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Rates of Colorectal Cancer Diagnosis in Adults Younger Than Age 50

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Key Points

  • The proportion of patients diagnosed with colorectal cancer under the age of 50 rose from 10% in 2004 to 12.2% in 2015.
  • Nearly 52% of younger adults were diagnosed with more advanced stages of cancer (stage III/IV) vs 40% in those older than 50 years.

A new study published by Virostko et al in Cancer found that the proportion of adults diagnosed with colorectal cancer under age 50 in the United States has continued to increase over the past decade, and younger adults are diagnosed with more advanced disease.

To determine recent trends in colorectal cancer rates, Boone Goodgame, MD, of The University of Texas at Austin, and his colleagues examined information from the National Cancer Database registry. From 2004 to 2015 (the most recent year included in the database), 130,165 patients under age 50 and 1,055,598 patients over age 50 were diagnosed with colorectal cancer.

Findings

Researchers found the proportion of patients diagnosed with colorectal cancer under the age of 50 rose from 10% in 2004 to 12.2% in 2015. The proportion of young-onset disease was higher in African American and Hispanic populations vs in non-Hispanic white populations throughout 2004 to 2015. Nearly 52% of younger adults were diagnosed with more advanced stages of cancer (stage III/IV) vs 40% in those older than 50 years.

Diagnoses in men under the age of 50 years rose only in non-Hispanic whites, whereas women, Hispanic, and non-Hispanic whites had an increase in younger diagnoses over time. Rates of colorectal cancer diagnosis in young adults increased over time, regardless of income level. The highest proportion of young adult diagnoses occurred in the top income category. The proportion of colorectal cancers diagnosed in younger individuals rose in urban areas, but not in rural areas.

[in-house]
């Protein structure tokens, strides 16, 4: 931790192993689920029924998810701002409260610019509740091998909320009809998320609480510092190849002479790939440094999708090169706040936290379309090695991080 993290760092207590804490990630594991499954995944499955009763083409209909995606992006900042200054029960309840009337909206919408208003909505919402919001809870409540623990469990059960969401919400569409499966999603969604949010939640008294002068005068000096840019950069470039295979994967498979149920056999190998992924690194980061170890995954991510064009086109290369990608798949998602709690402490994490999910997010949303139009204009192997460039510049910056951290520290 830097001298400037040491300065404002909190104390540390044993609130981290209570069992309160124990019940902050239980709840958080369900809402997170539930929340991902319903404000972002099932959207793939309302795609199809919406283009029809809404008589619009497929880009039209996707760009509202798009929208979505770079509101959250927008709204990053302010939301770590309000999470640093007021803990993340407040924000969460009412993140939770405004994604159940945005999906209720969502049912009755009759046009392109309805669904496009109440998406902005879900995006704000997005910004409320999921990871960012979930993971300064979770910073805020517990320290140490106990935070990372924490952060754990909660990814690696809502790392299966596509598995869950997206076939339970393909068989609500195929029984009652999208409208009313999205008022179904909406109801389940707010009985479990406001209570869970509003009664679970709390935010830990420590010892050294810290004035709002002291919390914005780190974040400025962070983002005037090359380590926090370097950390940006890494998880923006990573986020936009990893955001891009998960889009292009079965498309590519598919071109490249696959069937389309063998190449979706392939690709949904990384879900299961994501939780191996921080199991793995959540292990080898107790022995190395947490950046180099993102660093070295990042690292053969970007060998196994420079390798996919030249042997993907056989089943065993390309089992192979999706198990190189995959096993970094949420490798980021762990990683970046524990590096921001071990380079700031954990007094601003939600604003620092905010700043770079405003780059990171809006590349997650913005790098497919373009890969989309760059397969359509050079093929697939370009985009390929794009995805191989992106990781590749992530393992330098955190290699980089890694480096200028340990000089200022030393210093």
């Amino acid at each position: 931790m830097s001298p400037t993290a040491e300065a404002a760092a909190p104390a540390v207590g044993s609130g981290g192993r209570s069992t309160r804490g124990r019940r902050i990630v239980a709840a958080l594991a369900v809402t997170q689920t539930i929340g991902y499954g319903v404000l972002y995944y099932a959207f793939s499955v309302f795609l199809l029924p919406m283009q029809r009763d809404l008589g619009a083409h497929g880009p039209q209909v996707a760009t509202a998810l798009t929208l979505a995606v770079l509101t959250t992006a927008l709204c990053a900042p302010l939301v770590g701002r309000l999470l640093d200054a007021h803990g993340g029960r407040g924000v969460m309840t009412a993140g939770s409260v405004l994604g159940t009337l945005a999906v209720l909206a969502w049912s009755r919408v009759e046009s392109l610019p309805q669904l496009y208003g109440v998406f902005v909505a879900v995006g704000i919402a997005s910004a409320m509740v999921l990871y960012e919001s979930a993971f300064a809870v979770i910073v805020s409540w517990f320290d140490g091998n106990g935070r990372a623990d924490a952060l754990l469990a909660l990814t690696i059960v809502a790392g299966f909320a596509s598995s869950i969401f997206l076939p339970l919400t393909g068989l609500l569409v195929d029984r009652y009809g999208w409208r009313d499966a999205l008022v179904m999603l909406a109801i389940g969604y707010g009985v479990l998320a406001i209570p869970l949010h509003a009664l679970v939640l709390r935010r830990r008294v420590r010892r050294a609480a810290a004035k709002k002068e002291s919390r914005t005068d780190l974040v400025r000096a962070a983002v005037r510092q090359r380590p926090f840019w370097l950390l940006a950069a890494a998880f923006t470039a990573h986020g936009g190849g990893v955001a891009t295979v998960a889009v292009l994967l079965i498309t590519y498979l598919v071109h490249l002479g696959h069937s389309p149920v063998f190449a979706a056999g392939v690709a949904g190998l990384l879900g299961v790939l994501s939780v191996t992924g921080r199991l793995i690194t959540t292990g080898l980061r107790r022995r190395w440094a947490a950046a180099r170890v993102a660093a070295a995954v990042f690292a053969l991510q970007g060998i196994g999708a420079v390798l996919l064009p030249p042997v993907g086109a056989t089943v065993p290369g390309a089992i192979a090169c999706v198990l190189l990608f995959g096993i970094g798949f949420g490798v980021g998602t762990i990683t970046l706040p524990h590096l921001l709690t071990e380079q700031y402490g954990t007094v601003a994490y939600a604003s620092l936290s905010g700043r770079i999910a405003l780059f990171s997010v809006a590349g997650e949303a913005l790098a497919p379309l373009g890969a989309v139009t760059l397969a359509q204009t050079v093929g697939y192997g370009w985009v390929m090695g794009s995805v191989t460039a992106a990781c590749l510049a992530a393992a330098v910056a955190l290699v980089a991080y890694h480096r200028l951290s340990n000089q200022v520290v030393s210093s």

"Several studies have shown that the rates of colorectal cancer in younger adults have risen slowly in the United States since the 1970s, but for practicing physicians, it feels like we are seeing more and more young people with colorectal cancer now than we were even 10 years ago," said Dr. Goodgame in a press release. "Until just last year, guidelines recommended colon cancer screening beginning at 50. Now many guidelines do recommend screening at age 45, but most physicians and patients don't appear to be following those recommendations."

Dr. Goodgame noted that the cause of increasing rates of colorectal cancer in younger patients is unclear.

Commentary

In an accompanying editorial, Chyke Doubeni, MD, MPH, of the University of Pennsylvania, pointed to the need for additional research. "Because the number of colorectal cancer cases from inherited causes are much higher in younger individuals, it is unknown whether screening for sporadic cases in a group with such low disease rate can result in a favorable balance of harms and benefits," he wrote.

"It is therefore imperative that the various hypotheses for increasing colorectal cancer incidence among people younger than 50 be rigorously tested to determine if changing the current screening age in people who are not at increased familial risk represents the most appropriate public health response," he added.

Disclosure: For full disclosures of the study authors, visit onlinelibrary.wiley.com.

The content in this post has not been reviewed by the American Society of Clinical Oncology, Inc. (ASCO®) and does not necessarily reflect the ideas and opinions of ASCO®.


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